Frrm the Philadelphia Inquirer.
The Wisconsin legislature has jumped
all over Senator Stephenson for sup
porting Lorimer. Uncle Ike ls eighty-two
and has four' more years to serve, so
he Isn't likely lo be a candidate for re-clccUna.
VIEWS AND
INTERVIEWS
This Ace la Decadent.
Dr. Harry Pratt Judson, .of Chicago,
declares that the present agc Is the most
decadent in history, with the exception of
tho days Just before . the fall of the
Roman republic and before the French
Revolution.
"It thero is to be social and political
regeneration in our republic," said Dr.
Judson. who was recently, seen at the
New Willard, "It must be by a tre
mendous regeneration of moral ideals.
This may come from many sources, and
yet it Is my personal belief that there
Is no motive so powerful In this direc
tion as what we commonly call the re
ligious motive.
"We recognize to-day four prolific
sources of evil, and from these sources
come the disruptlvo forces which are so
seriously tending to disintegrate the so
ciety of the twentieth century. One of
these is international: It is war.
"Conflicts of physical violence are sim
ply an evidence of barbarism conquered.
They settle no principle and bring In
their train endless evil.
"Another source of endless evil is dis
honesty, permeating public and private
life. Another vital source of Infinite evil
Is drunkenness. People whose chief lov
i In life is conrinir and trurziinr- i a nii.
i lence to themselves and a greater pest!-
lence to tho society in which they live.
A fourth source of infinite evil In every
modern society is impurity of word and
act."
Complete Invention Kot Known.
"Officials of the Pattnt Office here have
time and again cxprcs&ed doubt," said
George F. Hicks, of Chicago, a patent
attorney, who Is at the Raleigh, "as
to whether there Is such a thing as a
completed invention.
"To thc popular mind it would seem."
said he. "as if the sewing machine or
tho steam engine nad been so long sub
jected to the tireless scrutiny of per
sons bent on suggesting an improvement
that perfection woulu have been reached
years ago, and hence that these divisions
of the Patent Office would have found
their occupation gone
"Such, however. Is not the case. As
many fraportant patents are now being
Issued on thc steam engine as at any
time In the history of the office. These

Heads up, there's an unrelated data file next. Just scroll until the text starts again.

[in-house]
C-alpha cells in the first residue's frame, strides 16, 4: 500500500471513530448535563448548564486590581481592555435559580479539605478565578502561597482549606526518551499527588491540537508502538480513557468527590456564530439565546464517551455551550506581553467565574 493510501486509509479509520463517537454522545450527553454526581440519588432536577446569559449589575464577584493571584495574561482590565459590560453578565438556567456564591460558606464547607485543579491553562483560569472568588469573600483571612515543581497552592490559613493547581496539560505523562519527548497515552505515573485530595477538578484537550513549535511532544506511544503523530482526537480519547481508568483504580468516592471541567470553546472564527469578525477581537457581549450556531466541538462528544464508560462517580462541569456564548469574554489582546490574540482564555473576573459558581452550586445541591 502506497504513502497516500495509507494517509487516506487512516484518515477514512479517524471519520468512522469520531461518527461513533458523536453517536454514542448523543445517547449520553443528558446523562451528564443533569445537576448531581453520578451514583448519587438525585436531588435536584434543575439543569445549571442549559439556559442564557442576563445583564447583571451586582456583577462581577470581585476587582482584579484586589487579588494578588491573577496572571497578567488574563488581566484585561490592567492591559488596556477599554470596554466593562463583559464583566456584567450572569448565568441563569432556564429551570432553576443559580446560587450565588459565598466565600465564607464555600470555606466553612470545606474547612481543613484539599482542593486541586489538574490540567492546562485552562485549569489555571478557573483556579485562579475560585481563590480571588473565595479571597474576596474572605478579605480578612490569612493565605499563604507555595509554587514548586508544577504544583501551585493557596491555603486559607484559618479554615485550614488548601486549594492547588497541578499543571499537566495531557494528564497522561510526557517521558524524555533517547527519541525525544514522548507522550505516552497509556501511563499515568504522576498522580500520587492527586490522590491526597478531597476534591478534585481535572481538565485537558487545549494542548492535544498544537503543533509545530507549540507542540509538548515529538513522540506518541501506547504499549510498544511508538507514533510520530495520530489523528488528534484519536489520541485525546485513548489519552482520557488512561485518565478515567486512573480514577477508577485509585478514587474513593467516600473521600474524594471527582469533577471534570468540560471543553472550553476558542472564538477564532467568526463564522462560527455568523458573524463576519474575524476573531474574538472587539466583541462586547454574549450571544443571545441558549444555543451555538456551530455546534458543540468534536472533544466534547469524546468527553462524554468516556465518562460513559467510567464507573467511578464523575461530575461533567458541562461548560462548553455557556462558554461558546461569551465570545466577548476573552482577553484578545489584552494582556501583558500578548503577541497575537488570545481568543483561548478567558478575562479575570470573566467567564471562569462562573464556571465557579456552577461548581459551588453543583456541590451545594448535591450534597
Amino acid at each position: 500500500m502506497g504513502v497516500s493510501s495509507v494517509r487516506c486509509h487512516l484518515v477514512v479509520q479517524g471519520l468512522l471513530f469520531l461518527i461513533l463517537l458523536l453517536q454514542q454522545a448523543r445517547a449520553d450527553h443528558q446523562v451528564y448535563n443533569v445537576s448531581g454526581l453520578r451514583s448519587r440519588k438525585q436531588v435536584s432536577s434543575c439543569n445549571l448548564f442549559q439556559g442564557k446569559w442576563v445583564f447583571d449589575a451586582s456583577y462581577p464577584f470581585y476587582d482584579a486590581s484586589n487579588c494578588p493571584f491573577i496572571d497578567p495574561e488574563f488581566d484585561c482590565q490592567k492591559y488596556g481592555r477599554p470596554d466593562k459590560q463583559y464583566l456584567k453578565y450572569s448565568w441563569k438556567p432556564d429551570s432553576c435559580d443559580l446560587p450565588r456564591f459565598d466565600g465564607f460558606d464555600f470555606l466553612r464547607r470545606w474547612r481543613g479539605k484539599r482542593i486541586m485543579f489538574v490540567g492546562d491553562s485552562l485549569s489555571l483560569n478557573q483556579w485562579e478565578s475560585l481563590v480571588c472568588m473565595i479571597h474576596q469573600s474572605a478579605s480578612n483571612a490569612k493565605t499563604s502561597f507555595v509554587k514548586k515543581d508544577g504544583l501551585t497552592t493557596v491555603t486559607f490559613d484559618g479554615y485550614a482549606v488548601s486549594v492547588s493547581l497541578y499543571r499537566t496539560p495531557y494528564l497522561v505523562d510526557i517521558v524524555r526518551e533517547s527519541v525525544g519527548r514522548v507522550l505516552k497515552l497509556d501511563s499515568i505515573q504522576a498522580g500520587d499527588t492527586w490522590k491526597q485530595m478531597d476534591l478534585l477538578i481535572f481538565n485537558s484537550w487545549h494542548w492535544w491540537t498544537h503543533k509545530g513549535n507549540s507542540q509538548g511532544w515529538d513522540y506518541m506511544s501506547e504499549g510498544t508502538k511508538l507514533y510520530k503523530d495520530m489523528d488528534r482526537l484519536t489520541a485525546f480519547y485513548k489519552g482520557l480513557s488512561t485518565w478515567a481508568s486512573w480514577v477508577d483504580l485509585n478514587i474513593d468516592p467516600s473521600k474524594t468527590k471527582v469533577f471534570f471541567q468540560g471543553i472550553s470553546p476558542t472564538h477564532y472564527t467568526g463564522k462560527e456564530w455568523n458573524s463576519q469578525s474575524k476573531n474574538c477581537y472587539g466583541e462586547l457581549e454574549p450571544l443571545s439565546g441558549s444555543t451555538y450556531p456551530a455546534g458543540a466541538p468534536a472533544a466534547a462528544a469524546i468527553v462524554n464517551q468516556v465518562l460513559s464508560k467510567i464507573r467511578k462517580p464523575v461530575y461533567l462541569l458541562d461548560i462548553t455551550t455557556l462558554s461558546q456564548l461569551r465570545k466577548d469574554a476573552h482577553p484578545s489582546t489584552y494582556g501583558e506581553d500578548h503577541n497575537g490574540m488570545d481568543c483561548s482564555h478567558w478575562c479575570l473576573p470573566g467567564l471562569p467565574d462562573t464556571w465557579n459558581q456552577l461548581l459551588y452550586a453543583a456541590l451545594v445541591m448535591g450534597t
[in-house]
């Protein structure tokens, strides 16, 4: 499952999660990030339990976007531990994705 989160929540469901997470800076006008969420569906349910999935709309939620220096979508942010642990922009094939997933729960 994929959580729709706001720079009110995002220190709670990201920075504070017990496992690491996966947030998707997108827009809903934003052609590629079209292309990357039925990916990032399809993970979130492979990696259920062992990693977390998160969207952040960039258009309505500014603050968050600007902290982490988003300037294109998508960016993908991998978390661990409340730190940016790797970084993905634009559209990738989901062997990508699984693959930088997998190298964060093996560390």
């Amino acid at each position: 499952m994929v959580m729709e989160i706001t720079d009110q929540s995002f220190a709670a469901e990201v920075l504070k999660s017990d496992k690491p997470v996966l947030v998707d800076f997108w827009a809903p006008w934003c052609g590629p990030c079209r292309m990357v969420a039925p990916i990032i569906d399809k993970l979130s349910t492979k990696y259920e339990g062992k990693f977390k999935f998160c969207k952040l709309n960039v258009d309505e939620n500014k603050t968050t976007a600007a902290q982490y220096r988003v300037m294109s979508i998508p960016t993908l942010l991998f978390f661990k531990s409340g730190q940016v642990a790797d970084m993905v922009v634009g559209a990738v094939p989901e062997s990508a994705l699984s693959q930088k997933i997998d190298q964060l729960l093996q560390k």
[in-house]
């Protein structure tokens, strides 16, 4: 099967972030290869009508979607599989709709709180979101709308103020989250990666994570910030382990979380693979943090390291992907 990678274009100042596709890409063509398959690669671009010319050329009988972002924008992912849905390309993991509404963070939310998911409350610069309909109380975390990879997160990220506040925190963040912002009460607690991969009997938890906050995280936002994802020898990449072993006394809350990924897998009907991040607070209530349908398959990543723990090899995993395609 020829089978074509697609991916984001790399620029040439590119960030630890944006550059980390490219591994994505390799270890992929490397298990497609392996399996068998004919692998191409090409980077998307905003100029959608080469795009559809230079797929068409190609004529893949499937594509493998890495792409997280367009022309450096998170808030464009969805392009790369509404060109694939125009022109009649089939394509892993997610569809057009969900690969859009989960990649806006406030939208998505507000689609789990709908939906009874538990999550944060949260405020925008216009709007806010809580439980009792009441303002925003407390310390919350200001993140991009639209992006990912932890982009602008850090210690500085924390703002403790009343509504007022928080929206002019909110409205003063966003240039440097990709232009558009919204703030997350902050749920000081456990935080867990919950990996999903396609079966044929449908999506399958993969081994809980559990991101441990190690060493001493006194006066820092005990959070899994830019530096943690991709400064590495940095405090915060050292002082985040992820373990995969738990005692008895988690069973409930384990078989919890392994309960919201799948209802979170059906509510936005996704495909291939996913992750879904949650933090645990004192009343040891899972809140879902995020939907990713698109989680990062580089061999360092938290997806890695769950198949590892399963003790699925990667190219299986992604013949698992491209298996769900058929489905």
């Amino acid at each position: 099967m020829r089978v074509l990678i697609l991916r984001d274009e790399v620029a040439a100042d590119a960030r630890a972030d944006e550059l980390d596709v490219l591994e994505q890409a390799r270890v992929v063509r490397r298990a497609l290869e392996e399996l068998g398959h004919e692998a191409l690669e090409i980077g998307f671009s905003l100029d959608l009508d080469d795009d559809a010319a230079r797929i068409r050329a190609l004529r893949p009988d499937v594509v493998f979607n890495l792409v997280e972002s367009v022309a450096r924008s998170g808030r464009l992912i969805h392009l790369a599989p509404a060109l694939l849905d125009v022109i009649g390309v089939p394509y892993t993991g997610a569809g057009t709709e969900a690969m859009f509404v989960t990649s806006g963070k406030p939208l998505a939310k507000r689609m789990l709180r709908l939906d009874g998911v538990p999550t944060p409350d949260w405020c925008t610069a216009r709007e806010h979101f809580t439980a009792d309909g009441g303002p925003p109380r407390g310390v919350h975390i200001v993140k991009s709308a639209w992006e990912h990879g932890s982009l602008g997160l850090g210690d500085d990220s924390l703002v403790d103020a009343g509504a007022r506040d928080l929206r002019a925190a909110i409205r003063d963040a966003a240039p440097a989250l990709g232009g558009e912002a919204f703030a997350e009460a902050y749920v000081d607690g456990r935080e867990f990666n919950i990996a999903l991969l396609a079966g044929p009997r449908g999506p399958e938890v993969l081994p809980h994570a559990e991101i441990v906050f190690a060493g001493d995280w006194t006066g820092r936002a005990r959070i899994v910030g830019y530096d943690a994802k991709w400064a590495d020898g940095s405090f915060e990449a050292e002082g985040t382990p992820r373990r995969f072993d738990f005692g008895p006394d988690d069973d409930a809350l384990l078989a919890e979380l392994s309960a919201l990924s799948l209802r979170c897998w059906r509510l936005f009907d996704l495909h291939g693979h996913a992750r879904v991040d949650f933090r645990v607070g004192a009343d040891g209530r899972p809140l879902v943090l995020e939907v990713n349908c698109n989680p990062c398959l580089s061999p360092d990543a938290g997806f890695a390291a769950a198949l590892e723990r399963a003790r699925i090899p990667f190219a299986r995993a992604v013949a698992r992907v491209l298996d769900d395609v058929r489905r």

are largely derived from tho applica
tions of the turbine principle, which
opened up an entirely new channel with
almost endless ramifications.
"The sewing machine division is
similarly full of work, although our peo-
'" ' " i to..- U..U a fcu wv,.,.,......
Inventions relate ehifflv to new fields in
factory work or leather and heavy
textiles.
"The direction of invention thus un
dergoes constant change. Fifteen years
ag it was a difficult administrative
problem to handle the blcvcle inventions
that were pouring in Today an ex
aminer or two easily take care of them."
A Tonncter'i Ready 'Wit.
D- Kdward Bcdloe. popularly known
as Bedloe Bey. diplomat, writer, racon
teur. Chesterfield, and Clover Club wit.
Is never found wanting at giving the
right answer at thc right time and thc
right place.
Sprinting along H street recently with
a bundle ot newspapers under one arm
and with the other doffing his derby to
salutations of his fair friends, he felt
that his purple socks were escaping from
the grarp of a careless garter. The great
and modest Bedloe Bey blushed at thc
embarrassment In store for him. and
Just in time reached a friendly doorstep.
where he adjusted matters. As he was
in a stooping position attending to his
sartorial duties, two men passed, and one
said to the other
"My dear Timothv. right here's a case.
Now let's apply that good rule, and see
If we can't help this old man." coming
to a stop, where our own Bey was mak
ing silent observations on careless gar
ters.
"My dear sir, jou seem to be having
trouble In your old age. Is there any
thing we can do for you""
As quick as a flash and without look
ing up thc irrepressible wag said: "When
I left home this morning my grandfather
warned me not to have anv thing to do
with strange men who would accost me
in the street."
Timothy and Josiah. the two good
Samaritans, were nonplussed, and passed
on, somewhat discouraged. The young
doctor, with a sardonic smile illuminating
his classic countenance, proceeded in
. .. . .
KnoaIlsn K"p "'" reposltorlum, where
another batch of clippings relating to the
exploits of "Minister Bedlos" evoked
some unique remarks on his part.
Core for Snnke rtltes.
"In thc North Carolina mountains,
where rattlers arc as plentiful as long
legged natives." said John C. Waters,
of Klkin. N r. at the Rlgs last night,
"a man considers a flask of nmuntaln
dew a necessary companion at all times,
even if he is not an habitual drinker.
"Ixok Into any log 'iut and you will
find, unless the owner n (stakes you for
a revenue officer, at least one keg of
powerful corn whisky, stilled by some
moonshiner back in the woods, u s well
that the whitish beverage is uncommonly
strong, since only a smill quantity has
to be carried about for safeguard against
snake bites
"When a rattler hits you, as the moun
taineer knows, you must drink enough
alcohol to become Intoxicated. As soon
as you feel 'lit, the poison has been
counteracted; If j-ou have not enough
liquor to affect you, the only thing to do
is to He down and say your prayers.
"Tho amount of whisky needed to ofT
hct the poison depends upon the spot
where the snake imbeds its fangs. A
lite on the body In the region near the
heart Is considered so surely fatal that
no amount of spirits can avail, as the
poison has only a brief distance to
travel through the veins before It stops